Why Collecting is Fun
What is it that makes collecting so satisfying? It must be a remnant of our more primitive hunter-gatherer selves, from a time when bushes and logs were picked over for every last berry, mushroom and tasty grub. Now, the bush and log are tag sales and bargain bins, but the exuberant feeling of “Score!” must be similar to what our cave-dwelling ancestors experienced.
Primitive man didn’t have to restrain himself from collecting — nature stepped in and seasonal changes put a stop to the process. But how do we modern folks know when it is time to stop collecting or to part with some or all of a collection?
Collections are usually cyclical, beginning at certain points in life, but the time and intensity involved often keep a person holding on to a collection long past real enjoyment of it. For example, many boys begin collecting baseball cards at about age 10. Although these collections rarely have great value, some men will hang on to them for a lifetime.
In addition to time spent and the energy invested in a collection, cost can also factor into whether a collection, or parts of it, can be let go. Women and their shoe collections are a great example of this. As Carrie Bradshaw, from “Sex and the City,” would say, “They hurt my feet, but they cost $525 and I love them.”
Jewelry is even harder to part with because, after all, it takes up so little room. I held on to a few pieces for years that had never flattered me just because they were 14K gold. I finally consigned them for a pittance, but at least now when I look at my jewelry collection I don’t have that buyer’s remorse I used to have every time I caught sight of them. It’s not that I gained much space; the letting go allows me to enjoy the rest of the collection so much more.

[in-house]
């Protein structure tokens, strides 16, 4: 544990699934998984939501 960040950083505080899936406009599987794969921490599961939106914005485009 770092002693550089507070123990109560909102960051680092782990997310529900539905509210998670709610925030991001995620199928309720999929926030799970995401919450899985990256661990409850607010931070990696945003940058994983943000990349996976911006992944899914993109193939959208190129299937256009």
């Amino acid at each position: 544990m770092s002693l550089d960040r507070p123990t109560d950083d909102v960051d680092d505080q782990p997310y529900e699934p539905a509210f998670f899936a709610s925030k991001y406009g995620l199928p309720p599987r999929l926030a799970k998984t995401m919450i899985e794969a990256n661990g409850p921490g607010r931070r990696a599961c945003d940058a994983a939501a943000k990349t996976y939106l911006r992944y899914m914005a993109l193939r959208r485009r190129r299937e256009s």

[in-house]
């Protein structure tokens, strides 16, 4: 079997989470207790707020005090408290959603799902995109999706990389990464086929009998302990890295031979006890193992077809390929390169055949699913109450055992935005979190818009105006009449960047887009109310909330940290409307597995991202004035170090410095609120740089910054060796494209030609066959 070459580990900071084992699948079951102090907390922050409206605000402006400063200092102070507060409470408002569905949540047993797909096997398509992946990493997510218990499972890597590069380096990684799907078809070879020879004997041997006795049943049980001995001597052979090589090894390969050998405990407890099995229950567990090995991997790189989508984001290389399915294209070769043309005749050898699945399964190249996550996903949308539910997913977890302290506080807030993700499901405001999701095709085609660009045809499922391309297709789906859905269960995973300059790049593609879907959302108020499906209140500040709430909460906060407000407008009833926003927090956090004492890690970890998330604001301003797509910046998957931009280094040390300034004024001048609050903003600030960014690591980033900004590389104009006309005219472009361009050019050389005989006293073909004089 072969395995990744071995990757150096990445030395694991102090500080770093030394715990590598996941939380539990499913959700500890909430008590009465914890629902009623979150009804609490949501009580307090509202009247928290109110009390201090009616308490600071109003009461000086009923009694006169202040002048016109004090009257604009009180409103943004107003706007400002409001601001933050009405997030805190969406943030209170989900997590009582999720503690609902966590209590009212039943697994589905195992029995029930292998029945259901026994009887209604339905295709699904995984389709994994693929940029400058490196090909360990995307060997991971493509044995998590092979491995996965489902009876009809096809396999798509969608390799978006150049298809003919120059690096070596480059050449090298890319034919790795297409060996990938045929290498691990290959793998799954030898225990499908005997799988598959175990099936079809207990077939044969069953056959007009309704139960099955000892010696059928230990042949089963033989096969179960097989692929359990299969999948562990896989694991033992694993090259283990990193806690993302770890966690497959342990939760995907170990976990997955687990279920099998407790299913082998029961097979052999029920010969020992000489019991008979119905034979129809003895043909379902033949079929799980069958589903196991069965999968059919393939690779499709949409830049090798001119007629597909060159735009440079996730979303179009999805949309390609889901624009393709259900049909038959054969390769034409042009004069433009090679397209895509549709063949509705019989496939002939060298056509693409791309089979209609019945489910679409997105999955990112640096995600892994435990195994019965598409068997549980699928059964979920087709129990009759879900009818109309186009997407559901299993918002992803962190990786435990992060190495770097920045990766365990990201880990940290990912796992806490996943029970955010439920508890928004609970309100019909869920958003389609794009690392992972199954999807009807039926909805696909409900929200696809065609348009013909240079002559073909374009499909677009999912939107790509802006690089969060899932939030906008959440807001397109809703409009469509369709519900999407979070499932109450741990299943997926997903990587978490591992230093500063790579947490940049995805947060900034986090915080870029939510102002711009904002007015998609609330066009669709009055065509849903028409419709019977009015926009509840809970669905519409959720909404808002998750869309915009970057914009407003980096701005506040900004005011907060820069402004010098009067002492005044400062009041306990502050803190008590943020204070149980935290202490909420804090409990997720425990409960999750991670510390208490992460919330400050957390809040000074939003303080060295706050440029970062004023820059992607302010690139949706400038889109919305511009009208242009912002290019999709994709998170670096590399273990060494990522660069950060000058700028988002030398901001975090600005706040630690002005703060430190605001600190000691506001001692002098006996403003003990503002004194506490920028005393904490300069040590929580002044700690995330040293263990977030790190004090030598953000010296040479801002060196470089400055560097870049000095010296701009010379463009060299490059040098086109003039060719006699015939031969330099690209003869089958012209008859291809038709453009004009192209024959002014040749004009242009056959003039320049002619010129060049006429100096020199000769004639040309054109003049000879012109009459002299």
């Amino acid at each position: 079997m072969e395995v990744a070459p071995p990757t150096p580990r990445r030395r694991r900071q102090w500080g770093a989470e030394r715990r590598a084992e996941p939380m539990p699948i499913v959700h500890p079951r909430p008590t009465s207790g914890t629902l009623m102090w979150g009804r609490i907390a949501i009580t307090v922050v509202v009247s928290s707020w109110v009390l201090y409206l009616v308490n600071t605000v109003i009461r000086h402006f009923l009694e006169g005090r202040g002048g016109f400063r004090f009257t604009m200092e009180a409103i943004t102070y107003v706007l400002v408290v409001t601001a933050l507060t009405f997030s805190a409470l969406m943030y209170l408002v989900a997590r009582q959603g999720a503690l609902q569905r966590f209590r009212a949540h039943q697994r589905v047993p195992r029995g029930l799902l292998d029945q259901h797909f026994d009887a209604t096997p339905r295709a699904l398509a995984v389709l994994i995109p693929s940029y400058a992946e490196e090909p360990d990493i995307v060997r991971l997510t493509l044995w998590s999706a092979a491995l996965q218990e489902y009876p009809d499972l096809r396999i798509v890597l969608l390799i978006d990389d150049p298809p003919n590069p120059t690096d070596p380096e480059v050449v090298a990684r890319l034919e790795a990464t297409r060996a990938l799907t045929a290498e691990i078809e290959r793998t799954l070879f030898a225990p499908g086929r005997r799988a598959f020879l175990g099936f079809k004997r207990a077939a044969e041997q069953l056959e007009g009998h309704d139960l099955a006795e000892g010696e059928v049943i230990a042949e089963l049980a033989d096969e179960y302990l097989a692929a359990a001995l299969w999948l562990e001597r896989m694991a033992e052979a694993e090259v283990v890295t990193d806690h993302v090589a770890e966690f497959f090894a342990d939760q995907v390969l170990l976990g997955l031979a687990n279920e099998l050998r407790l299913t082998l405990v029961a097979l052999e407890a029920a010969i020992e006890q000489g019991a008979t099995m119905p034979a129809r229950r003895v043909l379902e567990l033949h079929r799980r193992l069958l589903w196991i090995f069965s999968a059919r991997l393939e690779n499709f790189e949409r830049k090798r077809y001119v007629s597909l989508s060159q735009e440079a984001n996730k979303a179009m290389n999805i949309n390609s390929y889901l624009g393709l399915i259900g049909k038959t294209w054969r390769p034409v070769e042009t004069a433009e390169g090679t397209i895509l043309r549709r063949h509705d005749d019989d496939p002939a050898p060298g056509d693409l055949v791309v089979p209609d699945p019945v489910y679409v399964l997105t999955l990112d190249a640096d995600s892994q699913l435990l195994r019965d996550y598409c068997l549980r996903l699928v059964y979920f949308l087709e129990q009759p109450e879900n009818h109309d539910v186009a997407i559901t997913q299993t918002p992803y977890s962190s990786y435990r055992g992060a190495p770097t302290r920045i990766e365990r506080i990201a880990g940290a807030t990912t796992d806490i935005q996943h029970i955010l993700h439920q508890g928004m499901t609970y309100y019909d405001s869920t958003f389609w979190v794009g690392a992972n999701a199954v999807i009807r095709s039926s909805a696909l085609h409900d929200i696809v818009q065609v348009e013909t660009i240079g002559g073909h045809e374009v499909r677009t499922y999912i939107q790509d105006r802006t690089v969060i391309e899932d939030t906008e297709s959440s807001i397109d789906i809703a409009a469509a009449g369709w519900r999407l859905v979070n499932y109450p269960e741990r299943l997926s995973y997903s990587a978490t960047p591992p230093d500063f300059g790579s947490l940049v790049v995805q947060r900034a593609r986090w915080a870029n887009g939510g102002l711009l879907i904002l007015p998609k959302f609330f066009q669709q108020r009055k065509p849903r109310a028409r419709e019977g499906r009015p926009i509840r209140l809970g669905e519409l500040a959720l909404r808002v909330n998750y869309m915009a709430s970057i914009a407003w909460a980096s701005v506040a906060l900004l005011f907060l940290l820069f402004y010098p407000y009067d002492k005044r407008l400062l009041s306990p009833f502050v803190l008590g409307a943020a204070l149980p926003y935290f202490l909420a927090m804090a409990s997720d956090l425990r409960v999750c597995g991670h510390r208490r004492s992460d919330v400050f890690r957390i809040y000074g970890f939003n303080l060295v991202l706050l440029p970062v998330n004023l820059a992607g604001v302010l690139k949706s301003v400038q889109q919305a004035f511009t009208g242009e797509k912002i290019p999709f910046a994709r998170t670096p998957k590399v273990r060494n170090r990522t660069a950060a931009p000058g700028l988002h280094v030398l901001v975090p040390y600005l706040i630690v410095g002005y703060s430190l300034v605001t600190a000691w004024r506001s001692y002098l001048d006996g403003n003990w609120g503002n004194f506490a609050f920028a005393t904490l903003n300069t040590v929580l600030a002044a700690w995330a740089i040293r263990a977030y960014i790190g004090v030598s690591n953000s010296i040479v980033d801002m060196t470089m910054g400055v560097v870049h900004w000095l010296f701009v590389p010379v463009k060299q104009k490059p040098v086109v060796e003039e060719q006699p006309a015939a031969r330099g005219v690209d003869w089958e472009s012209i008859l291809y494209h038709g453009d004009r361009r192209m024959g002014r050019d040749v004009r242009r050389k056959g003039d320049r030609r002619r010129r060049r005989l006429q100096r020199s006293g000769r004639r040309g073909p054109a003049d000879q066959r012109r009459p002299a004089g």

A great way to determine if a collection, or part of it, has outlived its purpose is to ask yourself questions like, “Do I still feel a positive charge when I look at the collection?” and “Is it displayed or is it packed away?” Even a displayed collection may not be juicy and active, though. Sometimes we become numb to our surroundings, especially if they are cluttered, and those dusty dolls on a shelf may as well be in a box in the basement.
Not properly caring for a collection is a sign that you have moved on and it might be time to let it go. A client of mine had improperly stored her collection of kimonos for so long that when she pulled them out, the once gorgeous silk garments were moldy and moth-eaten. It would have been better to have parted with them 20 years earlier; at this point they went into the trash bin.
If you’re unsure about whether to keep a collection, one option is to store it for a while and rotate a different collection into view. If you’re tired of your tea pots but can’t part with them yet, box them and bring out your quartz crystal collection for awhile. This is a great way to keep collections fresh and appreciated. If you’re not excited to see the old collection again when it’s time to rotate it back into display-mode, then it is probably time to let it go.
For collections such as books or cashmere sweaters, I like the “new one in, an old one out” rule. If you add to the collection, keep it manageable with a mini-purge of older items.
When thinking about saving a collection to “hand down” to children or grandchildren, keep in mind that most of the joy in a collection is the experience of the hunt, not the having. You might decide to clear out your old collections and give the kids the joy of creating their own.